A second recommendation in the same part of the bill specifically requires the Minister of Health to order his or her own parallel review on the impact it has on public health and particularly on youth consumption. It turns out it’s the same minister in both cases, but if they decided another minister would have carriage of the cannabis act, this ensures the issues of public health, particularly youth consumption, are addressed directly by the Minister of Health. Again, this report would come to both houses of Parliament and has the 18-month time limit from the time the review is initiated.

Finally, there is a further obligation for review at five years. Why is there one at three and one at five? The one at three years is the minister causing it to happen. The one at five years is for parliamentary committees, and both houses, one house or a joint committee could be asked to review the law itself. Either house could do it. It could be a committee of either house or a joint committee. This is very similar to the way we dealt with the medical assistance in dying bill.

Those are 12. The other ones, as I say, are either consequential amendments or technical. There were a number of technical amendments; we even had one whole amendment that put in a comma, which is very technical.

As for observations, I want to note a few of them. They don’t have the same effect as amendments on the bill, but they are attached to the report. There are 21 of them and some very good ones, but I want to highlight a few.

The Hon. the Speaker: Before you start, your time is expiring. Are you asking for five more minutes?

Senator Eggleton: Yes, please.

The Hon. the Speaker: Is leave granted, honourable senators?

Hon. Senators: Agreed.

Senator Eggleton: Thank you.

One of them is that the minister establish an independent task force to monitor and evaluate the implementation of this act and to provide public reports on the implementation outcomes of this undertaking in accordance with the principles of legislation. That arose over the fact that we are into such heavily uncharted territory in so many respects. While the majority of the committee felt this was a path to go down, that we should adopt this piece of legislation with amendments, something extra is needed in this particular regard, and that’s why an independent task force is put out for their consideration.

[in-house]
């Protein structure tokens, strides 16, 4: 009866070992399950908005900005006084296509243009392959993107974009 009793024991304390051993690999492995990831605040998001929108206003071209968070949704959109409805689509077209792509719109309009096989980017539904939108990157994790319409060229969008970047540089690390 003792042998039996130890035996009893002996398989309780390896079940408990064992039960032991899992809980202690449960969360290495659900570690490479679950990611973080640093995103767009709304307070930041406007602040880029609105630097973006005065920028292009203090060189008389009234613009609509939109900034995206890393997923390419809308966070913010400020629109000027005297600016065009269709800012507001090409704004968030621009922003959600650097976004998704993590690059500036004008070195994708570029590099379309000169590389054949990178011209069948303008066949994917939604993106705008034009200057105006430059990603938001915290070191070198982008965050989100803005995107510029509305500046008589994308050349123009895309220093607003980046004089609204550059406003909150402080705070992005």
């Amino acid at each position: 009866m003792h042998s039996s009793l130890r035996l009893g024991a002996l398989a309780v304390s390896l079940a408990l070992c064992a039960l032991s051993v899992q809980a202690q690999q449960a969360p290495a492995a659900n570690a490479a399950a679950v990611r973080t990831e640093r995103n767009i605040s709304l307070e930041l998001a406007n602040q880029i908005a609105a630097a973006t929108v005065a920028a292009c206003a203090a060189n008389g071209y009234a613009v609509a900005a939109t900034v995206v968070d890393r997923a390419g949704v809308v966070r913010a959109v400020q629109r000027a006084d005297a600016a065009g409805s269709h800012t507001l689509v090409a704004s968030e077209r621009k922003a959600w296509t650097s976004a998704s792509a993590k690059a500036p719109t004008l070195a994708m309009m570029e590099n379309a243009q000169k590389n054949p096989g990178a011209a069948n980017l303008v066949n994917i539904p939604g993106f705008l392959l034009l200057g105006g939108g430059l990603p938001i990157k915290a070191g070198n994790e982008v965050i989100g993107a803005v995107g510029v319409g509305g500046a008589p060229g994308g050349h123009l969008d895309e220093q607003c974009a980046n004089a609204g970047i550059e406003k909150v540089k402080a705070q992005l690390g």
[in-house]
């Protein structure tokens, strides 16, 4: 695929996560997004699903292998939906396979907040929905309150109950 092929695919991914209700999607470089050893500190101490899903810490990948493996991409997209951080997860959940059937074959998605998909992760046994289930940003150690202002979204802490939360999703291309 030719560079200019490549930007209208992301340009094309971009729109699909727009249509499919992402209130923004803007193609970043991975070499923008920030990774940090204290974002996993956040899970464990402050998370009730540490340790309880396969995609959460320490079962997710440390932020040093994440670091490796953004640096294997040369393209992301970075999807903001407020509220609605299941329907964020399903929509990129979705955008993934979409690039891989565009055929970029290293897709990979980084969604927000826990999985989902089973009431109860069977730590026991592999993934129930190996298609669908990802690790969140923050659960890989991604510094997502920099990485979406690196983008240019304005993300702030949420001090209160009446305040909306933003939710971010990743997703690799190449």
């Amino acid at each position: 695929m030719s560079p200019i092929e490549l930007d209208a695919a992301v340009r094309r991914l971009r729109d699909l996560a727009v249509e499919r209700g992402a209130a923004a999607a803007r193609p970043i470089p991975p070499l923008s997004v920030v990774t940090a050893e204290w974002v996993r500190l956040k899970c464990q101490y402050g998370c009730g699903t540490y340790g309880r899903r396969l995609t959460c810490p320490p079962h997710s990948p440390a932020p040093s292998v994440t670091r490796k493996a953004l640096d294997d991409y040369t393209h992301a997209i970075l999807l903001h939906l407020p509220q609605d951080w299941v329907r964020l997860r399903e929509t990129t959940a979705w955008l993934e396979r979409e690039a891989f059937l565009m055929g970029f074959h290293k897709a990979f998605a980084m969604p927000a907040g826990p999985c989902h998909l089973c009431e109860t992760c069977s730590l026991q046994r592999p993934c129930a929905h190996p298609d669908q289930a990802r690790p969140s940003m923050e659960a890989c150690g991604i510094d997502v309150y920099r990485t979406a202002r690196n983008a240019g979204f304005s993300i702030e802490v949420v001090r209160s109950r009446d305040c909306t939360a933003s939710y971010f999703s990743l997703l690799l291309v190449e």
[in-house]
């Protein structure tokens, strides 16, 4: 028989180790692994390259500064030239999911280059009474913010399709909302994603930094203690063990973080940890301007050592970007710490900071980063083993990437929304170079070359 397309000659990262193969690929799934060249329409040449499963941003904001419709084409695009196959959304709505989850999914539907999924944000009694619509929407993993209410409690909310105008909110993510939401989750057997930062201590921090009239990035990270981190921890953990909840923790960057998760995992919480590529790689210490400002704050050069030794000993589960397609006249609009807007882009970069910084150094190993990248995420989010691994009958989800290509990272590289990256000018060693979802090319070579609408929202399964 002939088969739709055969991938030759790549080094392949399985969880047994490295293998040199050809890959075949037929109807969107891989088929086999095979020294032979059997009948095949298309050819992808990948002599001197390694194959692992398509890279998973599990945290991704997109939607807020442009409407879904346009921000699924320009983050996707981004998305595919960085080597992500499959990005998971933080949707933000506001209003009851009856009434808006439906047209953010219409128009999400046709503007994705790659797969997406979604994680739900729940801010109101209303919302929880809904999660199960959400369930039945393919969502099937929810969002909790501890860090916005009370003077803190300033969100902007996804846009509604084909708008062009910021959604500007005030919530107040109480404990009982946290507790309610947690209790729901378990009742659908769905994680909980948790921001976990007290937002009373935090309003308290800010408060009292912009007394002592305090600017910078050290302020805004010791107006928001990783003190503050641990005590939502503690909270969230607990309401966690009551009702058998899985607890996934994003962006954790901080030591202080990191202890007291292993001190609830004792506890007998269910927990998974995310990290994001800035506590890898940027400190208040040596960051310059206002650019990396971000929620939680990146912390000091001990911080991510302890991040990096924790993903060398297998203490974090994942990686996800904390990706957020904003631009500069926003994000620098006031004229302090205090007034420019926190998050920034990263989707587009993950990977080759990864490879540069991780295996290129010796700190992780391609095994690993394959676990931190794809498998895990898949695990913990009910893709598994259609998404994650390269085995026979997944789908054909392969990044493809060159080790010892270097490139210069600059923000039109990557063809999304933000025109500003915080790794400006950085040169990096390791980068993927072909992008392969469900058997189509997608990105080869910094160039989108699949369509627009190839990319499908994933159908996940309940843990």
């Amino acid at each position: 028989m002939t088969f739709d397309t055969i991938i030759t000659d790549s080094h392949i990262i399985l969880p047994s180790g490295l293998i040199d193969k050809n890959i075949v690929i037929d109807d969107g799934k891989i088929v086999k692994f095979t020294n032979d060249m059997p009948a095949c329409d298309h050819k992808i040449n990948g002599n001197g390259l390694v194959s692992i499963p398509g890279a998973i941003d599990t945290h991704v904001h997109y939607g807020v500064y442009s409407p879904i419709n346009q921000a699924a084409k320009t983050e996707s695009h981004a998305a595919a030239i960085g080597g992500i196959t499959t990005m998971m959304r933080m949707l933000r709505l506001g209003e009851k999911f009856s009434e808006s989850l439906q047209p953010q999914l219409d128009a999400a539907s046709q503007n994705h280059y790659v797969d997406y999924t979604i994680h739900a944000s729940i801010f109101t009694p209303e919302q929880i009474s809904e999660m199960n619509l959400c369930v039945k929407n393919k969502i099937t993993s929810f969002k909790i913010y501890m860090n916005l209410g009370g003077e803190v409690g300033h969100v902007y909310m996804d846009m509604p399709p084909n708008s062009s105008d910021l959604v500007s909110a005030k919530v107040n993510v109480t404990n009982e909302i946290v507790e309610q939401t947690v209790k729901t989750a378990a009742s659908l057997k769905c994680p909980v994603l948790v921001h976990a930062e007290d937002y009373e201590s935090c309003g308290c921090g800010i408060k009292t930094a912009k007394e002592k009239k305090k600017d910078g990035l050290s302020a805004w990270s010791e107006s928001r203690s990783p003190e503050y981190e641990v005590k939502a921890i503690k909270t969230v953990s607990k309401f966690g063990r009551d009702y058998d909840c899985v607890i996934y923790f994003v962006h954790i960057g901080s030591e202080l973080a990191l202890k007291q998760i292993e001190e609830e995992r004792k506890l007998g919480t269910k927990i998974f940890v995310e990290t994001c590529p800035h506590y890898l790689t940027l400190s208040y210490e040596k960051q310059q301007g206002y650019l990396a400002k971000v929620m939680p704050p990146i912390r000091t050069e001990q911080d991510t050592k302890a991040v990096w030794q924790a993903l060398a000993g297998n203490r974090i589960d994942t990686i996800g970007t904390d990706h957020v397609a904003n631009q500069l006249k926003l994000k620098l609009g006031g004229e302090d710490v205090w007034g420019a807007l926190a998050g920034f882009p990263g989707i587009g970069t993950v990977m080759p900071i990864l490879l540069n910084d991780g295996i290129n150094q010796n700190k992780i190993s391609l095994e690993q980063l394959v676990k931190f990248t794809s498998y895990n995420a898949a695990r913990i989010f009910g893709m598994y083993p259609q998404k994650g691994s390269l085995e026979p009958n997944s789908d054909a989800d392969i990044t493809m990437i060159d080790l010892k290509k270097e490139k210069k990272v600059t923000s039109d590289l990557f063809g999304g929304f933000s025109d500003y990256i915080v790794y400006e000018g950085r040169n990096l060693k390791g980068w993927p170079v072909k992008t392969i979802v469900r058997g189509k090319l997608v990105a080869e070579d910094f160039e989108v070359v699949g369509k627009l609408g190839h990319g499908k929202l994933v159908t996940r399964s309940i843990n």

Another is for the Minister of Health to require mandatory health warnings for cannabis products, including warnings about the danger of smoking cannabis and exposure to second-hand cannabis smoke and the risk of combining cannabis and tobacco. This arose from the concerns about tobacco because we have gone through heavy campaigns to get young people in particular off tobacco, and the smoking of these products, whether tobacco or cannabis, is a concern.

I want to go over two observations on issues regarding Aboriginal peoples. Looking at the report and the efforts of the Aboriginal Peoples Committee, one of them is that the Minister of Health encourage a diverse competitive cannabis market and ensure that Indigenous peoples are in a competitive position to generate own-source revenues and employment opportunities in this new industry. It is a helping hand, a system to try to help guide Indigenous peoples through this particular process.

In another one, you will recall that the main recommendation in the Aboriginal Peoples Committee report was to defer bringing the bill into effect until after certain consultations had taken place and it was suggested that would be up to a year, although people had different estimates of how long that might be.

There was an amendment put at the committee, similar to that, which suggested the same provisions be carried out, like the development of educational materials, the need to establish funding of mental health and addiction programs, the need for nursing and police services, desirability of Indigenous communities to adopt their own measures respecting legalization, tax collection and revenue sharing.

Those provisions were put into another deferral motion that didn’t have a time limit on it. The committee rejected the deferral aspect. The committee felt that too many people would be exposed to a hiatus period, which is that an old law continues to be in effect while most people will think the day this gets Royal Assent the new law will be in effect. We said — or at least the majority said — you can’t wait for that. We need to get this bill into effect as soon as we can. But at the same time, we said these things need to be properly dealt with. We put them in another motion and recommended in an observation that the government carry these out. We think that is an important observation and important recommendation to put forward.

That’s all I’ll say. There are 21  observations altogether, as I said. There are a lot of amendments — 42 in total — and I hope the report can be adopted quickly so we can proceed to third reading stage and have major discussions about these amendments or about any other amendments at third reading of the bill.